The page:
Victim’s personality traits probed

After three days of hearing about Sabrina Schirn from her friends and relatives, Randy Martin’s attorney conceded that she had ‘an attractive personality and people liked her and she worked hard.’

David Evans, who is defending Martin on the charge of murdering Ms Schirn, made the comment in court on Friday to Sabrina’s sister, Alana Pinet.

He also asked Ms Pinet if Sabrina, 21, associated with ‘thuggish-type boys’ and she said yes.

Mr. Evans and his instructing attorney, Adam King, explored Ms Schirn’s associations, especially around the time before her body was found last 17 March in an isolated area of East End near a farm run by Northward Prison.

She was last seen and spoken to by her friends on Wednesday, 11 March. Martin, 37, was one of seven inmates working that day at the prison farm.

Providing insight into Ms Schirn’s personality, Tanya Christian said she and Sabrina were best friends for almost 10 years and that they saw each other nearly every day and communicated every day.

Ms Christian agreed with Mr. Evans that Sabrina was outgoing, jovial and very friendly.

‘She had a lot of boyfriends?’ he asked.

‘She had a lot of male friends,’ Tanya corrected.

Amelia McTaggart also spoke of Ms Schirn’s great personality. She also said that if Ms Schirn’s boyfriend started seeing someone else, she would leave him.

Ms McTaggart said Sabrina had a relationship with someone named Lance.

‘It was serious for a bit; she wasn’t dating anyone else.’

Then Lance went to prison, Ms McTaggart said.

Asked if she, Ms Christian and Ms Schirn ever discussed threats against Sabrina made by Lance’s girlfriend, Ms McTaggart said yes, noting later, ‘This is Cayman…There’s always tension between exes.’

Ms McTaggart said she knew that Lance and Martin were related, whether cousins or uncle/nephew she was not sure.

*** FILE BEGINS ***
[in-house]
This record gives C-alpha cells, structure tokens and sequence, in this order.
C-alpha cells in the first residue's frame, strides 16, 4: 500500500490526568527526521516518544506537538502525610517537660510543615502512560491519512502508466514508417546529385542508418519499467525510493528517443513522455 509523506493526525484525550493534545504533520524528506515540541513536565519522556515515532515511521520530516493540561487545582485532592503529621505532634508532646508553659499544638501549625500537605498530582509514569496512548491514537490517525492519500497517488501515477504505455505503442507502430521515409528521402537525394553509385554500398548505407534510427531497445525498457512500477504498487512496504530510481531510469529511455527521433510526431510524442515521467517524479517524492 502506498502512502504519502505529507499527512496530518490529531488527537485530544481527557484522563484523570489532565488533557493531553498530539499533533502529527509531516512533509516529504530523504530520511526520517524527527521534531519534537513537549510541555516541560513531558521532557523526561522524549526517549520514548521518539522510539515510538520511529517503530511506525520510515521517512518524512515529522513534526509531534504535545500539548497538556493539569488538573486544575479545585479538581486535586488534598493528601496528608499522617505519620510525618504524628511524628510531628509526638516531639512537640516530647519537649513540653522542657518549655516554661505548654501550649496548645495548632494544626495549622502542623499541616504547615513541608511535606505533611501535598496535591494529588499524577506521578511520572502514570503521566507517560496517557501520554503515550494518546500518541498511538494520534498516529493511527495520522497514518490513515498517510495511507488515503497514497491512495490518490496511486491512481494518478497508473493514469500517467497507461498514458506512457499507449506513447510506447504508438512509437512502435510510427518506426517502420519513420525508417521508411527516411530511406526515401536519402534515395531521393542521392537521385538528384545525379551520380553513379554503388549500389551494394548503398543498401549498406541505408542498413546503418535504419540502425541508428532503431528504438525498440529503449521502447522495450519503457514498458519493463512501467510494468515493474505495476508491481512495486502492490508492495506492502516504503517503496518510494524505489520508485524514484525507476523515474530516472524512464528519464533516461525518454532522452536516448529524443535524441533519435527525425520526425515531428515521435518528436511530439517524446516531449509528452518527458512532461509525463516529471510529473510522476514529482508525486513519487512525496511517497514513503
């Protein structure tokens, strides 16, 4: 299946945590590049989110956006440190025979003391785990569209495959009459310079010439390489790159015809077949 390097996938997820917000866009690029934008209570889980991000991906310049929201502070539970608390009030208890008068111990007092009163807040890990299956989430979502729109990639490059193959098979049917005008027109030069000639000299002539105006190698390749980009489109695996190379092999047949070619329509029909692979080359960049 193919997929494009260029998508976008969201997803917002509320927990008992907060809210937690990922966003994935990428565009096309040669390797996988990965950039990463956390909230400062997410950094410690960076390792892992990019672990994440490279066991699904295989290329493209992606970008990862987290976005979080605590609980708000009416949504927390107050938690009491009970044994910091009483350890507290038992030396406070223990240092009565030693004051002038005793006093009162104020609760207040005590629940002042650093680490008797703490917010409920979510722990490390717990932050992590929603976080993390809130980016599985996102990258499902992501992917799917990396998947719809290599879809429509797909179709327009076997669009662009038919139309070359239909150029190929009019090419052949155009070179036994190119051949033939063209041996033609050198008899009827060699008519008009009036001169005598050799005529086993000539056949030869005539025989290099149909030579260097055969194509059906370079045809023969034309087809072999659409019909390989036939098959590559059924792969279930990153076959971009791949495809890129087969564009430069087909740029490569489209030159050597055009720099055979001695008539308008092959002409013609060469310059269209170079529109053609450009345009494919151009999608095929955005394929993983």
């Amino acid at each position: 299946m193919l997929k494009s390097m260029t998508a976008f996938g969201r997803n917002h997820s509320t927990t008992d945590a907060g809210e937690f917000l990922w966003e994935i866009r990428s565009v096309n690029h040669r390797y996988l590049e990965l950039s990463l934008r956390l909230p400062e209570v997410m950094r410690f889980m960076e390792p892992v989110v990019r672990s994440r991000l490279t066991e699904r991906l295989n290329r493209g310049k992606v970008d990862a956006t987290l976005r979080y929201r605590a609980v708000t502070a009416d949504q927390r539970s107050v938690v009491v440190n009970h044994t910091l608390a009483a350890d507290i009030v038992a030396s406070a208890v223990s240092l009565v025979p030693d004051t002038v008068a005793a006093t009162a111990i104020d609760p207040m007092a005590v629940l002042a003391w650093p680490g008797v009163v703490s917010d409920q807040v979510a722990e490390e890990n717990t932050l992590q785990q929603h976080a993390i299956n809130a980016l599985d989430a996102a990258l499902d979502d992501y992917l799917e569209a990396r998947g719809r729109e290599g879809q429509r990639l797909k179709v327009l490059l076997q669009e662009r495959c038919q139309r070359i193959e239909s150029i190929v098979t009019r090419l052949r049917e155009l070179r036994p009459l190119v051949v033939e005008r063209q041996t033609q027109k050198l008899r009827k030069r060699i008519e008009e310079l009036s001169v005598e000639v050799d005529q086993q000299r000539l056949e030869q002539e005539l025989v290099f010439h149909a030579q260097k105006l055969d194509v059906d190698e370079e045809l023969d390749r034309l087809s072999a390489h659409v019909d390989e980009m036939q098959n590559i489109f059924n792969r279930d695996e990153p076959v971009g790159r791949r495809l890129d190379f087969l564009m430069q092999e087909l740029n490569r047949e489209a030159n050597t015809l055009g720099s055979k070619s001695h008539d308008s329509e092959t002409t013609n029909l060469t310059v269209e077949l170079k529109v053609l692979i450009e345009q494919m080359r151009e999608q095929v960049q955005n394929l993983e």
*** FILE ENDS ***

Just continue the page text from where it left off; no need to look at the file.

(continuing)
Debra McTaggart, owner of Blockbuster Video, gave evidence about Ms Schirn as an employee and as friend of her daughter, Amelia.

‘She was a good worker, very responsible,’ she said. ‘If she would be late, I would always get a call. She was a delightful person, fun.’

Mr. Evans asked if Sabrina had a lot of boyfriends. Mrs. McTaggart said that wasn’t something she got into [when talking to one another].

‘But I knew she had boyfriends – most girls do.’

She said she knew of two incidents, one in which the tyres of Ms Schirn’s car were flattened and one in which the car was keyed. On one occasion she saw a man leaving the store.

‘I was told by customers and Sabrina that he had threatened her,’ she said, adding that the man had come into the store with a tyre iron.

One of Friday’s witnesses was Dr. Mark Shuman, a medical examiner from Florida, who performed the autopsy in this case on 21 March.

He listed 15 sites of wounds, from the top of the head and face to the mid-back. He said chop wounds to the arms and hands would be considered defensive injuries.

No one wound by itself was rapidly lethal, but together they caused loss of a great deal of blood. Mr. Shuman said the wounds to the head could have caused her to lose consciousness. He could not say how long before death occurred, but it was probably less than an hour.

Decomposition of the body was moderate to advanced, so he could not say exactly when Sabrina died, but it was days before she was found, not hours. He could not narrow the time down because of factors like weather, conditions of the site and interference by insects or animals.

Mr. Shuman said the injuries were of two types: chop and incise. The usual instruments for chop wounds would be a machete and an axe – anything with weight to it and a sharp edge. A typical instrument for an incise wound would be a knife.